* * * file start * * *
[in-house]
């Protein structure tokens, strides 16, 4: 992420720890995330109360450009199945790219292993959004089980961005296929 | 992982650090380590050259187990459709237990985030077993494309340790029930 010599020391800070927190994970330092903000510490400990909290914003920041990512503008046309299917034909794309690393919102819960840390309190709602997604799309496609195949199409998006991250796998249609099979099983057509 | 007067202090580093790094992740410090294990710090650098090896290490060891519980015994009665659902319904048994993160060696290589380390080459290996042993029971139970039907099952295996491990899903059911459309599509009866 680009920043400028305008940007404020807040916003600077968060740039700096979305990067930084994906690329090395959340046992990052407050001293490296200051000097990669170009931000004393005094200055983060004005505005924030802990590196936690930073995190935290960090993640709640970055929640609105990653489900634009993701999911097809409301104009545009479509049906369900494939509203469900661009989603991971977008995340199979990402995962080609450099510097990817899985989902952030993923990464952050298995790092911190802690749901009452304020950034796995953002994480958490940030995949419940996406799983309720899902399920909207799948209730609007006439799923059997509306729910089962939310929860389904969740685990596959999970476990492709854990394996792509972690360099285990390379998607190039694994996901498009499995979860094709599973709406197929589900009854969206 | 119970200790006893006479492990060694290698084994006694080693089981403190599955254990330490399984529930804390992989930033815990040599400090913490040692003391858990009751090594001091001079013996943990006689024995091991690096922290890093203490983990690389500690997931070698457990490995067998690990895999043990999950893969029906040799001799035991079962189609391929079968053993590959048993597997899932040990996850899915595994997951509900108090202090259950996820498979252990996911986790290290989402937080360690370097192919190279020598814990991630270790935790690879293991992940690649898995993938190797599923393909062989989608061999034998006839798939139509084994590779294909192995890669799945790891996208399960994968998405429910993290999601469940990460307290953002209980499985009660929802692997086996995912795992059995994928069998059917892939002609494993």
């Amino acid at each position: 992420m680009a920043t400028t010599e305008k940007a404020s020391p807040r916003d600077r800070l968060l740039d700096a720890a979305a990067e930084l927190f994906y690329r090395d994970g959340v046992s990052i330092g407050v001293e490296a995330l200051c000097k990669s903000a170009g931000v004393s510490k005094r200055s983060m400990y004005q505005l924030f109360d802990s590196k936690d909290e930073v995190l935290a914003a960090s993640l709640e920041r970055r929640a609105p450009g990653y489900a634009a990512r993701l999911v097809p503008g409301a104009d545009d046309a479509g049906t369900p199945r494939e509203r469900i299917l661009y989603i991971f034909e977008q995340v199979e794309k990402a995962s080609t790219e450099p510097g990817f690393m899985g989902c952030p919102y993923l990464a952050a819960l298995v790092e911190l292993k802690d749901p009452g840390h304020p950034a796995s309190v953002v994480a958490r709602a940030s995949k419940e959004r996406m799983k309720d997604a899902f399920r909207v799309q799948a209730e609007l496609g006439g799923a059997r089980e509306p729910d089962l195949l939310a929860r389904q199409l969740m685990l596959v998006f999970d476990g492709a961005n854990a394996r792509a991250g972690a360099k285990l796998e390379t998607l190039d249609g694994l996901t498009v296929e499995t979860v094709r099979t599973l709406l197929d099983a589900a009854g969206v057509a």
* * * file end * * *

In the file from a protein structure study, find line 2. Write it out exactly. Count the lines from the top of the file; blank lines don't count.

């Protein structure tokens, strides 16, 4: 992420720890995330109360450009199945790219292993959004089980961005296929 | 992982650090380590050259187990459709237990985030077993494309340790029930 010599020391800070927190994970330092903000510490400990909290914003920041990512503008046309299917034909794309690393919102819960840390309190709602997604799309496609195949199409998006991250796998249609099979099983057509 | 007067202090580093790094992740410090294990710090650098090896290490060891519980015994009665659902319904048994993160060696290589380390080459290996042993029971139970039907099952295996491990899903059911459309599509009866 680009920043400028305008940007404020807040916003600077968060740039700096979305990067930084994906690329090395959340046992990052407050001293490296200051000097990669170009931000004393005094200055983060004005505005924030802990590196936690930073995190935290960090993640709640970055929640609105990653489900634009993701999911097809409301104009545009479509049906369900494939509203469900661009989603991971977008995340199979990402995962080609450099510097990817899985989902952030993923990464952050298995790092911190802690749901009452304020950034796995953002994480958490940030995949419940996406799983309720899902399920909207799948209730609007006439799923059997509306729910089962939310929860389904969740685990596959999970476990492709854990394996792509972690360099285990390379998607190039694994996901498009499995979860094709599973709406197929589900009854969206 | 119970200790006893006479492990060694290698084994006694080693089981403190599955254990330490399984529930804390992989930033815990040599400090913490040692003391858990009751090594001091001079013996943990006689024995091991690096922290890093203490983990690389500690997931070698457990490995067998690990895999043990999950893969029906040799001799035991079962189609391929079968053993590959048993597997899932040990996850899915595994997951509900108090202090259950996820498979252990996911986790290290989402937080360690370097192919190279020598814990991630270790935790690879293991992940690649898995993938190797599923393909062989989608061999034998006839798939139509084994590779294909192995890669799945790891996208399960994968998405429910993290999601469940990460307290953002209980499985009660929802692997086996995912795992059995994928069998059917892939002609494993």